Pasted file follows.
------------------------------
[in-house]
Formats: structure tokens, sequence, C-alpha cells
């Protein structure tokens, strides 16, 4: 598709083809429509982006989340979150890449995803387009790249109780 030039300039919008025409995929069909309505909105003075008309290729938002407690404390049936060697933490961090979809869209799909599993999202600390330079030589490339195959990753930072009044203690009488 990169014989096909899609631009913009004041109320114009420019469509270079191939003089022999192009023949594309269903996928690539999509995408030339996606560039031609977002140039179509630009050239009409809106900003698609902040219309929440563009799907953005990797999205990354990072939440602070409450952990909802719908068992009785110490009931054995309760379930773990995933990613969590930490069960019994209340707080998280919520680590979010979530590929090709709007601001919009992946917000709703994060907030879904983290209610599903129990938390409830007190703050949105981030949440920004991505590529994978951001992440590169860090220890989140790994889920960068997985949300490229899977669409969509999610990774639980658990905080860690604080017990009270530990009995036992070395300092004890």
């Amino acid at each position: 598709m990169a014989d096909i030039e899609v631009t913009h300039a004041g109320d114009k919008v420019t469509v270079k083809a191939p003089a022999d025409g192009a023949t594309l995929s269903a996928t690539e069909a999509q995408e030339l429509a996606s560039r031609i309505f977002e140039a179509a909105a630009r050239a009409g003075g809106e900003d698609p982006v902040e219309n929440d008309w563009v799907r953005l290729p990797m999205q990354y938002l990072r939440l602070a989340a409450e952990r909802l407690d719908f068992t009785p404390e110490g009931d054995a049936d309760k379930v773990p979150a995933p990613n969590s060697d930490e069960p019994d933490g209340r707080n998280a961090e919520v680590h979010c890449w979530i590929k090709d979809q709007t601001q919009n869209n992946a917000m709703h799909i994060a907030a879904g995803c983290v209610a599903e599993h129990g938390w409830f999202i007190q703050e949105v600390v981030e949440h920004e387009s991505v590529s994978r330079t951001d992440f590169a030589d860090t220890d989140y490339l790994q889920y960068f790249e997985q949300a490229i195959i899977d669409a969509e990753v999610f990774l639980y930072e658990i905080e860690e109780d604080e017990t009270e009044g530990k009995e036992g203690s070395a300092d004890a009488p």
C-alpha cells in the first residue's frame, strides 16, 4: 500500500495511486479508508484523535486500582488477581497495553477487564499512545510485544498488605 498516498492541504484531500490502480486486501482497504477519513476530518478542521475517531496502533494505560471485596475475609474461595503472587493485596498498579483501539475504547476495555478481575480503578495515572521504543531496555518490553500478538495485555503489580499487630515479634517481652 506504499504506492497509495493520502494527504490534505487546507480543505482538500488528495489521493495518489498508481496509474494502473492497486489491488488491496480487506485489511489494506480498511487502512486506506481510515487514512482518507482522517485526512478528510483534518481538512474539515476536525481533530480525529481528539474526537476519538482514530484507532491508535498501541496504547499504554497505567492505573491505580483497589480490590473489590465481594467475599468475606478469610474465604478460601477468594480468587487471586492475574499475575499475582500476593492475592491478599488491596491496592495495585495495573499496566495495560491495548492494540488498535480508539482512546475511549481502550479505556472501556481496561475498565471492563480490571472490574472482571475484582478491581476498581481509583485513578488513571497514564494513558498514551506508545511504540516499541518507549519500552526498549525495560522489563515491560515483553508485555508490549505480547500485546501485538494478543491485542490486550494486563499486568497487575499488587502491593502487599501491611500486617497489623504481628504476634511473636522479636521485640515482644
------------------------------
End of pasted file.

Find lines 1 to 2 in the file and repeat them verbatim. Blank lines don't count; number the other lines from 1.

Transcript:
[in-house]
Formats: structure tokens, sequence, C-alpha cells